We’re living in the beginning of the time of the Corona virus and I had my first performance gig in seven or eight years last night. It was such a high experience: I felt like I was fulfilling my soul purpose. And I’m afraid at the same time.
Earlier in the day I left early on the bus from Raleigh where I work to Durham where we live. We were advised to work from home if possible and this may be how things are for a while. When I got home I just had time to change and briefly chat with Lanya and the boys before loading the car. I drive the 25 minutes to Chapel Hill where the venue, Imbibe, is located.
It was easy to find parking and the traffic was light. UNC-Chapel Hill was in during break and administrators were asking students to stay home. I was feeling nervous in a bad way about the sudden awareness that I was in the early stages of wheat was going to get bad. I was feeling nervous in a good way about the gig.
Brian and Lexy were already there and set up the PA. They play together in Neville’s Quarter and had invited me to join for this Tuesday’s Songwriter’s Night.
Imbibe serves Cajun food and has a Mardi Gras vibe in it’s decor. Is that a stack of canning jars awaiting labels on the back table? I ordered a beer and met Bryan Toney the singer-songwriter from Greensboro who was playing too. I extended my hand and withdrew it quickly when I remembered all of a sudden. Elbow bump.
We watched Neville’s Quarter together and I was appreciating the feeling of positivity. Like detoxing from fear. I was up next.
After the briefest of soundchecks, I was in it. I took a deep breath. I imagined a night time fire. I reached for a shamanic experience. I felt really on. Even as I made mistakes, they were small beside the enveloping feeling of being in the flow.
I talked between songs about playing around a fire. One of the wait staff approached me later to let me know that the image had stuck. And when I mentioned that I am Orange is my psychedelic song and with be engaged by eating mushrooms, a trio — I assumed to be a father and daughters — left soon afterwards. A gregarious fellow in a tie-dye encouraged my harmonica playing. Audrey Lorde, Paul Gruchow, and Lawrence Ferlinghetti made appearances and the set ended with a cover of Bob Marley’s Redemption Song.
Afterwards, I reached for Brian’s elbow and told him how much the evening meant to me. First time playing out in 7 years and it was sweeeeeeeetness. And I’m also afraid at the same time.
Last Saturday when arriving home in Durham, Ari pointed out Orion’s belt was missing a star. When I looked after closing the car door, sure enough, only two of the three were visible. Must be a cloud.
Last week I saw two shows: Alice Osborne playing at Kababish and OM at Motorco.
Ari and I kept looking at Orion imagining the belt, the bow, in the cool air. Then I pressed the button on the car fun and we crunched through the leaves and into the warm house together.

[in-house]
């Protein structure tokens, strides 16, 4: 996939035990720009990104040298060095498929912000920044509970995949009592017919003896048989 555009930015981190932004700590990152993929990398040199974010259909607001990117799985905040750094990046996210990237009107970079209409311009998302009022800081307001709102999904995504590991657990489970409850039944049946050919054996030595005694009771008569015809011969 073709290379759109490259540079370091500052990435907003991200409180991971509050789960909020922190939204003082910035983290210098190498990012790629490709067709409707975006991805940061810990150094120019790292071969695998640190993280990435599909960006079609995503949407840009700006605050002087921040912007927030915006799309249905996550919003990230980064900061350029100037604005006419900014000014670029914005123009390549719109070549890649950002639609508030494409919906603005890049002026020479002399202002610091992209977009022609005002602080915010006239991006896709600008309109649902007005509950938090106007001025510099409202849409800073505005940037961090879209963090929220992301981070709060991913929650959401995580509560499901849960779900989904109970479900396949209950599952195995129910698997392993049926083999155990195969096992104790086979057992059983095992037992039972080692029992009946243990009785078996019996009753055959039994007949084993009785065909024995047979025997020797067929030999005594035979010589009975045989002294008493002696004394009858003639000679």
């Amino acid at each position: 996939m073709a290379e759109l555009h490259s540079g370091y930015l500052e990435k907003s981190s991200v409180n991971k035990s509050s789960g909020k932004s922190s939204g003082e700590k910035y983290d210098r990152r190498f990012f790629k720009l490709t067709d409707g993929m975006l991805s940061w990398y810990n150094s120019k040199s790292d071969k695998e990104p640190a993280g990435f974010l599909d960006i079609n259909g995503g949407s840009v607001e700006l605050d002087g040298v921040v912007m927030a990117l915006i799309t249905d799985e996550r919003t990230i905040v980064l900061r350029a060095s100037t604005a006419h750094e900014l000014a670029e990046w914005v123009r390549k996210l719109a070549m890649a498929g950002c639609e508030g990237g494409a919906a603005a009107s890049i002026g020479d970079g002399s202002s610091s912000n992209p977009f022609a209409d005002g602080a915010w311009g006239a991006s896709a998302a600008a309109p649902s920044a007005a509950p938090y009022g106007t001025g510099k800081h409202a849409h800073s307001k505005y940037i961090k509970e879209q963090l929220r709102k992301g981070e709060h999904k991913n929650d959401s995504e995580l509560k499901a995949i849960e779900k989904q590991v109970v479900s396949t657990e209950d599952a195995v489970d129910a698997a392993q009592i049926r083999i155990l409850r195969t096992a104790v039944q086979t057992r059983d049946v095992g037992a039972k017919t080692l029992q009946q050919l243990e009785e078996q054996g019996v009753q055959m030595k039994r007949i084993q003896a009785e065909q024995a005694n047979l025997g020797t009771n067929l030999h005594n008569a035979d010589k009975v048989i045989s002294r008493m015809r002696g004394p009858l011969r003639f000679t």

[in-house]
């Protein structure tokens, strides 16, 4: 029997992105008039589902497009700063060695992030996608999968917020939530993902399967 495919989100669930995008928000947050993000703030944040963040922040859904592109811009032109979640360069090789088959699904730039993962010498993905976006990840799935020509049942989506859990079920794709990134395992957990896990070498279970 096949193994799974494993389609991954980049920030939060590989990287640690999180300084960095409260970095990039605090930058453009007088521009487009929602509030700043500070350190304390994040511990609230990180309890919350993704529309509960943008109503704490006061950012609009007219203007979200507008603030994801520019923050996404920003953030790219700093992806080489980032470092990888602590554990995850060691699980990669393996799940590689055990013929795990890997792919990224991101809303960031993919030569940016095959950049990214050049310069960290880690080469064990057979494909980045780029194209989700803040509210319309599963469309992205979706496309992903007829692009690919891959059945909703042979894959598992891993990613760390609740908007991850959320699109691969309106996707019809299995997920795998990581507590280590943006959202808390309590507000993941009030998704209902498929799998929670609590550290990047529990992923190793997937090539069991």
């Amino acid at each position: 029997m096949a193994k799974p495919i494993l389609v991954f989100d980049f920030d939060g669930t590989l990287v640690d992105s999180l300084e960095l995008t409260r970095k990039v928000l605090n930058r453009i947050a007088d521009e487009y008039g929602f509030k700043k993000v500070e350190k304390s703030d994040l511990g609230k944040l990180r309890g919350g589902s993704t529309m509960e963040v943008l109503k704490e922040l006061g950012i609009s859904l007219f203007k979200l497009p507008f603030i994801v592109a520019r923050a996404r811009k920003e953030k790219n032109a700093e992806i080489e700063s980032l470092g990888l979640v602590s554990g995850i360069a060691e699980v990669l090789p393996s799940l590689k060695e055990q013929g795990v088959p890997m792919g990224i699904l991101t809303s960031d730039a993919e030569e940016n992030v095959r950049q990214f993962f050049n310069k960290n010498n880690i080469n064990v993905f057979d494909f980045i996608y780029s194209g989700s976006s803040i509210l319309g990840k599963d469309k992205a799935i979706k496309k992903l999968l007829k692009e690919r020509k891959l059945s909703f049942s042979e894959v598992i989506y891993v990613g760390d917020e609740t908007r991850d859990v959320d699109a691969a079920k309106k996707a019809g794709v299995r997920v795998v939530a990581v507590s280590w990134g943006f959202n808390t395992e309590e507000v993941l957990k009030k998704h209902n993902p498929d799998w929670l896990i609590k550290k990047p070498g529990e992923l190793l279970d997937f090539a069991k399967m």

Alice is president of the N.C. Songwriter’s Coop and has been a strong and encouraging presence. I see her everywhere: bushing, open mics, Songwriter’s Circles. Look up and she’s there. I picked up Alice’s card at the Kababish gig and am looking at it now. Americana, Folk, Singer-songwriter.
Everybody was taller than me at Motorco and the place was packed. As Lanya and I made our way closer to the stage, I saw Emil getting himself and his drum kit ready for the show. The bouncer told me to wait. Emil drew back to take me in when we exchanged a few words. “20 years, huh?”, he said a couple of times. Later when OM was in their third or fourth song, the bouncer turned to me and said, “He can play. Ya boy can PLAY. We left not to long afterwards and picked up two OM stickers at the merch table in the back.
One day we may witness a bright light descending from the sky. If our intergalactic visitors don’t destroy us all immediately and they are sociologically curious, they may be utterly confused by out strange ways. Stoplights? Jobs? Pets? Ownership? And why don’t trees vote? I like to think that making music and creating accepting communities would be less mysterious. Of course they do that! Alice and Emil both are musical community organizers and the world is better for it.
It was a foggy morning today when I left the Durham bus station and also in Raleigh at the busy corner of Salisbury and Edenton Streets where the old Capitol building and the dumb Confederate monument sets. The fog had lifted just enough to show it still there, the perch for songbirds and terrible ideas. On a foggy day things feel muted and anticipatory. Something’s going to happen next.
Well, we’re in a cloud is one thing and clouds are there embodiment of change. Clouds in the sky or coming out of your mouth on a cold day are change incarnate, announcing: something different is on the way.
Do wild animals do Tai Chi? is a question I recently posted to the Tai Chi for Health group. Da Wi shared a lengthy post that represented the animals-as-inspiration theme where the practice develops by watching their moves and behaviors. Damn Marino’s response was representing the animals-are-doing-Tai-Chi thinking: Tai Chi is an alignment with nature and wild things, well, have that down pat.
One of the challenges in my Tai Chi practice is to resist anticipation. The visualizing, the positioning, the muscular tension of The Next Move. Responsiveness, a supreme principle, is a coupling of myself and everything else, so complete that the distinction becomes fuzzy. I suspect that animals — and plants for that matter — have that down pat, too.
We attach less meaning to fog than other clouds. In the middle of it, we adopt it’s essential quiet and promise that things will be different soon. Ok with the fuzziness and that most basic of rules: what goes up, must come down.
“I come into the peace of wild things who do not tax their lives with forethoughts of grief” from The Peace of Wild Things by Wendell Berry